I am fairly certain that people don’t lie to me, but I am also just as certain that hidden between unfinished sentences and awkward pauses are painful truths that beg not to be spoken about.
“It took me a while, OK?” he admitted boldly. “It took me a long time to accept the fact that OK, he’s not going to be a doctor.”
His straight-up attitude made me stop short in my tracks. This was going to be no ordinary conversation.
I’m not used to South Asian men admitting setbacks. But here was Dr. Sharma, respected cancer surgeon, laying all the cards on the table. Face up.
“When the children were growing up, we wanted them to take the science classes.” Being the first physician in his family, Dr. Sharma wanted his son Sandeep to follow suit.
Sandeep Sharma however, was a man of his own. Now the creator of films via a company titled A Light in the Universe Filmworks, he has worked on big productions Fire by Deepa Mehta and Kama Sutra by Mira Nair.
“Our son finished high school and then decided to take a year off. I said, ‘Why don’t you want to go to college?’ He said, ‘I’m burned out.’ I said ‘Get out of the house, go get yourself a job and an apartment, and you can explore yourself as much as you want’. You want to go to college? I’ll pay for it.’ Within three weeks, all the applications to college were filed, and he was on his way to college!”
Dr. Sharma laughs at his clever tactic, and I think of parents who could benefit from doing the same to teach children the value of hard work.
“I think working hard is something most kids don’t really relish,” Dr. Sharma adds lightly.
But Sandeep was actually working much harder than his father realized. After finishing college he moved to New York, then Chicago, and worked odd jobs to make ends meet while pursuing his dream.
“All of the time, we kept asking him ‘What do you want to do next?’ Parents are always worried ‘Oh my gosh, a struggling artist, how’s he going to feed himself?’ And he’d say, ‘Well I’m not asking for money. I’m keeping my own head up.’”
“And his only one thing was ‘Mom and Dad, for you Indians the problem is you can be a doctor or a lawyer or an engineer. Is there no other profession in the world?!’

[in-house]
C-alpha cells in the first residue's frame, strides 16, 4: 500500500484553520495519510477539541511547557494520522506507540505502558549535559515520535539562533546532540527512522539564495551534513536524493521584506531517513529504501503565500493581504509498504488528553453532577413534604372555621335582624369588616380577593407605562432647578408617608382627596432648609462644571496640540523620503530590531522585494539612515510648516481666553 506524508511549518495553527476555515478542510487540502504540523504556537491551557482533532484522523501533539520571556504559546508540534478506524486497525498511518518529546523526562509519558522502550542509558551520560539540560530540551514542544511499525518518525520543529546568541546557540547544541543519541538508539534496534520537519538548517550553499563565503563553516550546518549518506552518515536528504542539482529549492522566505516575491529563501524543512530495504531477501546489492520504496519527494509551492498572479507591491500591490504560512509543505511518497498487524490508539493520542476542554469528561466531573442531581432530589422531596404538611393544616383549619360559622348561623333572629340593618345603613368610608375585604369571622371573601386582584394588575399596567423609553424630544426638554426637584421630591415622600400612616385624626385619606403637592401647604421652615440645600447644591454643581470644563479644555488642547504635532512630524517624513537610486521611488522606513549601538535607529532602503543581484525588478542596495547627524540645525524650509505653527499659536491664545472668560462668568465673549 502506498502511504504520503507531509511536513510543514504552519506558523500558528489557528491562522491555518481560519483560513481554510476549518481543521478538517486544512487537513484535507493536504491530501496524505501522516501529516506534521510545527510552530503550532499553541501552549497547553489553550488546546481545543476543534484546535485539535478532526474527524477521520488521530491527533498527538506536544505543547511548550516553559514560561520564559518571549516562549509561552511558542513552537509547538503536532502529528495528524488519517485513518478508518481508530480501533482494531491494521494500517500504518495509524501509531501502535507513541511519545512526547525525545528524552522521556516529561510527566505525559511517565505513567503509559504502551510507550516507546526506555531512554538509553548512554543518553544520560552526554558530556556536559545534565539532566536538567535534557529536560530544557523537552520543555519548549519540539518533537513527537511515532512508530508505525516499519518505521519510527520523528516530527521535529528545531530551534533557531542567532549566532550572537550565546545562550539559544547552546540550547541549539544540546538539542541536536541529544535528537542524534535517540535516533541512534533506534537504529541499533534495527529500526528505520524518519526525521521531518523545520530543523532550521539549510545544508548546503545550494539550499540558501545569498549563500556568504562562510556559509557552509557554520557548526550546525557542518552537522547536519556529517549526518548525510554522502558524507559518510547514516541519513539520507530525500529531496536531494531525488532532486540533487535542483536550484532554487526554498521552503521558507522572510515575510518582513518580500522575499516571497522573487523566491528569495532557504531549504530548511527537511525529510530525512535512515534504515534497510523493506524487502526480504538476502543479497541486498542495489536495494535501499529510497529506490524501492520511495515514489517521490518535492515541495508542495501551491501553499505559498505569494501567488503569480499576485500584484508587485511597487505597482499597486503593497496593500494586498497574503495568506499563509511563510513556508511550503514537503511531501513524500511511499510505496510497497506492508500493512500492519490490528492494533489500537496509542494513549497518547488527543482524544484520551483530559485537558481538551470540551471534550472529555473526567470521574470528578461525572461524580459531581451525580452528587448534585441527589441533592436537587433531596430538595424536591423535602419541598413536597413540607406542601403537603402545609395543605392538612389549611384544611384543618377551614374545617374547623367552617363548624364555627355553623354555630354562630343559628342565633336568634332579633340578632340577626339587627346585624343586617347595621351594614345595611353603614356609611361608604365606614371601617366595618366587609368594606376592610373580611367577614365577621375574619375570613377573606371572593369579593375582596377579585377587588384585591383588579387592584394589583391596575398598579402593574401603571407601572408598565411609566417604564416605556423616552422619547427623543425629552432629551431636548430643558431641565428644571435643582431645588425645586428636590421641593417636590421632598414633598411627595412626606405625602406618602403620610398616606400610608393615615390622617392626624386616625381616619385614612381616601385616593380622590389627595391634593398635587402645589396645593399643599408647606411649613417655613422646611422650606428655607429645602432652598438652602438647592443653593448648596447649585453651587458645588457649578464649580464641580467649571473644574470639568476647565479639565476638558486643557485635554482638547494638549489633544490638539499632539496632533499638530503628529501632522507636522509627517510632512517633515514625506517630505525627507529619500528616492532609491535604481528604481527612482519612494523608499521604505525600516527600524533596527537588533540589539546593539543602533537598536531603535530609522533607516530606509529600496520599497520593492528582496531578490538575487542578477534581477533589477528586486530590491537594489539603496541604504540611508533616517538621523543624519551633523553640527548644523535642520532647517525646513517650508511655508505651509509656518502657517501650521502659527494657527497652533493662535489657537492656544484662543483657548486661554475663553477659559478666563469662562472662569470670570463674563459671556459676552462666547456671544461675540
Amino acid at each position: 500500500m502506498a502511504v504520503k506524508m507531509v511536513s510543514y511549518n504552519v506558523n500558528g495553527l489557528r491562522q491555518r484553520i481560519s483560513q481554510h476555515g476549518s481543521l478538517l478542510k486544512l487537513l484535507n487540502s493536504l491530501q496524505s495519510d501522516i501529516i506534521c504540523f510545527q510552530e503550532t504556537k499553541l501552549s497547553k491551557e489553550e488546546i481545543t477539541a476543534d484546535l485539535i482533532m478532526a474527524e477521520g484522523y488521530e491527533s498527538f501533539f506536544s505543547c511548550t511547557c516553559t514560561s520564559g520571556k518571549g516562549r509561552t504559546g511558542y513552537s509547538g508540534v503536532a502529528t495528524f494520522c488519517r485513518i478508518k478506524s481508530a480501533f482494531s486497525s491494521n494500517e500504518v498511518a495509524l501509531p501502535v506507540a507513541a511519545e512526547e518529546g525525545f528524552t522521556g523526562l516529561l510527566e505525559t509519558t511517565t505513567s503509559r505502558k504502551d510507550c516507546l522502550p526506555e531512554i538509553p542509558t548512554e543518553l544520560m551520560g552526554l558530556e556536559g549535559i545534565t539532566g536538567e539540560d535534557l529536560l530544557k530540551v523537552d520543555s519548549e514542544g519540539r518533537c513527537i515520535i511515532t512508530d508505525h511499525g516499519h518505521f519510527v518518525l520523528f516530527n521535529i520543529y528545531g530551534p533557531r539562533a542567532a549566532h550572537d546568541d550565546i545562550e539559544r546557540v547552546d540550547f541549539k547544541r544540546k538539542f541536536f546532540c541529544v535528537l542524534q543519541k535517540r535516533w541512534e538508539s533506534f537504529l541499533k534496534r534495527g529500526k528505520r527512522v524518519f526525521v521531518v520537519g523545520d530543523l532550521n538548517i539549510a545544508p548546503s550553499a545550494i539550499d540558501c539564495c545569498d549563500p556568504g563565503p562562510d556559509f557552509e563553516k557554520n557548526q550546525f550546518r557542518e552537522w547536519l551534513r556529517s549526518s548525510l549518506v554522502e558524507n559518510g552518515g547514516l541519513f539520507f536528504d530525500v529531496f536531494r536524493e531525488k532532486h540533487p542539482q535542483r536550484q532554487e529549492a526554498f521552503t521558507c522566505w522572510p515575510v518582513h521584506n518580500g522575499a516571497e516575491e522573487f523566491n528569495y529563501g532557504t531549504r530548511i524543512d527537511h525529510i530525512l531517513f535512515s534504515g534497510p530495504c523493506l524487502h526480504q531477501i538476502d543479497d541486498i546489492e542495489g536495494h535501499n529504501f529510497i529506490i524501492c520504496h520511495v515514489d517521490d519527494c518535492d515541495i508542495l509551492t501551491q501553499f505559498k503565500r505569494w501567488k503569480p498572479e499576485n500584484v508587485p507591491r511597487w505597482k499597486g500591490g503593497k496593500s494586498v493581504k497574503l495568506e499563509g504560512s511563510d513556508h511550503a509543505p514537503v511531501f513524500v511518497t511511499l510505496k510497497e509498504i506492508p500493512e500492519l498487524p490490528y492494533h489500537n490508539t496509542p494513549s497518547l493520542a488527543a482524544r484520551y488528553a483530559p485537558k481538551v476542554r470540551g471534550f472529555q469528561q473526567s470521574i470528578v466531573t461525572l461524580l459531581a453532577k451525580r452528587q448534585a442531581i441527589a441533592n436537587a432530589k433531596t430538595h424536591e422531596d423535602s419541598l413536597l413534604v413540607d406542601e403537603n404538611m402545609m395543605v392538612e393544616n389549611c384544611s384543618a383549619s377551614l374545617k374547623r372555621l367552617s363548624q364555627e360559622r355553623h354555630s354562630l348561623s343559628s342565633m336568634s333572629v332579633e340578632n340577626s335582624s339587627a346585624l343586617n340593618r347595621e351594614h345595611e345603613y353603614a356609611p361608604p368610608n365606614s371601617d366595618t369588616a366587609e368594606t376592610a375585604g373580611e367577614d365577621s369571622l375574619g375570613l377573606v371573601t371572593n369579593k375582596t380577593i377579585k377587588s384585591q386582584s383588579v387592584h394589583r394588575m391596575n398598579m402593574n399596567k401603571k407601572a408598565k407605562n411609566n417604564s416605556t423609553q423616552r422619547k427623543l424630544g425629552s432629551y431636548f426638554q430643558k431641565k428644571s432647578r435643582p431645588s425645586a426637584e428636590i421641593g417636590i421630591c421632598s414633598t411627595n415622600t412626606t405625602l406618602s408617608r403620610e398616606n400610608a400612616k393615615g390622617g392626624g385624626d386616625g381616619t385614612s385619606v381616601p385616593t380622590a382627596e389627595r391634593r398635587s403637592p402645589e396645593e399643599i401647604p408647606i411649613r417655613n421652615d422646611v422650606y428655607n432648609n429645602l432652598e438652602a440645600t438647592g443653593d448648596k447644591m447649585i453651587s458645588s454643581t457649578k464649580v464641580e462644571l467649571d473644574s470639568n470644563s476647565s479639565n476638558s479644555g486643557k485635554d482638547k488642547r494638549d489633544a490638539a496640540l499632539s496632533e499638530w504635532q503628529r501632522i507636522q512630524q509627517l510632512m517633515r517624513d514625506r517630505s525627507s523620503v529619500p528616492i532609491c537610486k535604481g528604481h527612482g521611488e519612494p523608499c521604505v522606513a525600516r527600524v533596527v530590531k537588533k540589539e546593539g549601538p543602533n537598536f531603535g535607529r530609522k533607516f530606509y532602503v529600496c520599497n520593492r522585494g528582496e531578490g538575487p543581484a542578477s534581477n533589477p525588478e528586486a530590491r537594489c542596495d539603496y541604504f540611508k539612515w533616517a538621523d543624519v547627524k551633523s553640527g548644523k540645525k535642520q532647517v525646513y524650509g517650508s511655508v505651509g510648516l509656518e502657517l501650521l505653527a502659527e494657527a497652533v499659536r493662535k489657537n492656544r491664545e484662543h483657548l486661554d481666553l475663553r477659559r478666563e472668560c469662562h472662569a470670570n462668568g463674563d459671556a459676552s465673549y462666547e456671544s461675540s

“It was a loooong struggle,” Dr. Sharma admits.
Why, I ask.
“Well from a father’s perspective, because this [being a doctor] is all I know.”
“As a doctor you make a decent living, and most of us when we left India we were not multimillionaires. You have to work and you have to have an education, and do something that you think will be stable. And that is the concern most Indian parents have about their children: How are they going to make it?
“How are these children going to have the same standard of living which they have become used to?” Another fact most parents won’t admit to. “For one person who makes it to the top, there are plenty of people who are living from hand to mouth.”
So how does someone as fixed in his expectations as Dr. Sharma once was, begin to accept such a huge change?
“I think the turning point, if you really want to do that,” he says, “is when Sandeep got his first break on a big film with Mira Nair.” I accept my mistake in the question there, realizing that no shift in perspective can occur from just one instance in time.
“Some time passed in the shooting and he called us. I asked, ‘Son, how is work?’ He said, ‘Mom, Dad, I’m working so hard!’ And I said, ‘My son working hard?’ So both of us took a trip to where they were filming to see if what he was saying was really true!”
Sandeep’s parents arrived in India to see their son through a new lens.
“I thought that I was working hard,” Dr. Sharma says. “But these people, when they are working, they’re working their tails off. Both of us realized moviemaking is really, really hard work. It was an eye-opening experience…and I have a lot more respect and insight into what goes into making a film.”
“I’m very proud of what he does. It took me a while, because the concern again was, OK so you made a short film, you went to India, but can you live, from the money that you made, for the next whole year? That was always at the back of our minds. But rather than being discouraging and constantly saying ‘So where are you going to get the food from next?’ we decided to say, ‘Sandeep, do what you want to do. If we can help you some way, we’ll do that.’
“After all what do the parents make money for? To help their kids.” And help Dr. Sharma did—when Sandeep needed a Hindi translator while making one of his short films.
“Worry and fear are the two things that hinder our progress most of the time…Once you accept something, that this is how it is, as a surgeon you make a decision, ok this is how it is, you just move on with life. You can’t keep sulking about it. At the end of the day it’s his happiness that matters.
“Now my belief system is ‘God brought you down for this service, God is going to take care of you. Who am I to worry about it?’”
Sandeep Sharma is an adjunct at Columbia College Chicago, and a filmmaker-in-residence working with hospitalized children for Snow City Arts. Find out more about Sandeep’s creative vision at A Light in the Universe Filmworks.